Grier and Gass in The Christian Science Monitor:
Columbine. Parkland. Pulse. Virginia Tech. Sandy Hook. Las Vegas.
Now Buffalo and Uvalde. Two more tragic mass shootings, added to the heartbreaking list of the worst such incidents in American history. Does nothing change? That is what it can seem like. Politicians make familiar utterances about thoughts and prayers, and there’s a spurt of citizen energy and media attention, but that fades, and big things intended to lower the nation’s shocking level of deaths caused by firearms don’t happen.
It may be true that Washington has taken little concerted action on gun violence in recent years. It’s a difficult, complex issue – and national politics is polarized and too often gridlocked. But some states and cities have taken significant steps to respond to gun tragedies, says Daniel W. Webster, co-director of the Johns Hopkins University Center for Gun Violence Solutions. Grassroots organizing against gun violence is growing. And it is important to push back against the fatalist attitude that terrible shootings will continue, says Professor Webster. Accepting them as inevitable becomes a self-fulling prophecy. There are things that work to curb such violence. They can be implemented, realistically.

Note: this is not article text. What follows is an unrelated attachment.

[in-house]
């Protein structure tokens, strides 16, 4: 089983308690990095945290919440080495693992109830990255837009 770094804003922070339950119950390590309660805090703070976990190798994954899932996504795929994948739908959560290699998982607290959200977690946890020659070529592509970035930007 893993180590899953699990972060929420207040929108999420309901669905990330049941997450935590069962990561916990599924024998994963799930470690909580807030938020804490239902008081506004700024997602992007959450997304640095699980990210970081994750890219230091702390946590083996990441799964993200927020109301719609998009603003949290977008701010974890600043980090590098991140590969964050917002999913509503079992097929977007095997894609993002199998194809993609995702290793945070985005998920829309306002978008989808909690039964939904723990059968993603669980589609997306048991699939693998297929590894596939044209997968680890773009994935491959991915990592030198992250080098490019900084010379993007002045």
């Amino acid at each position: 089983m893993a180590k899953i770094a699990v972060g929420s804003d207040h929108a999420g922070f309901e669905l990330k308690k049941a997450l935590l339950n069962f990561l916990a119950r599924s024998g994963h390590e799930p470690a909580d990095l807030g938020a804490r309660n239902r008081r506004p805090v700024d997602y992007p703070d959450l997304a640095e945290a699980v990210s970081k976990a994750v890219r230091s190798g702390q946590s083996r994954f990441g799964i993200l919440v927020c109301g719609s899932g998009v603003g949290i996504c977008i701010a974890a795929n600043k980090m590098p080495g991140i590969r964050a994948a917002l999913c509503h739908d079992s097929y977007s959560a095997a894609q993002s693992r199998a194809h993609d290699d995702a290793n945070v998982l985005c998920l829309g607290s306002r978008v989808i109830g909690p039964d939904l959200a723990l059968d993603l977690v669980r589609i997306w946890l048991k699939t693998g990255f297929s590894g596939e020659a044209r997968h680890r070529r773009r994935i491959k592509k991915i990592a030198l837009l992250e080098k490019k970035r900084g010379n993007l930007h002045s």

Two tragedies in a month could be a tipping point.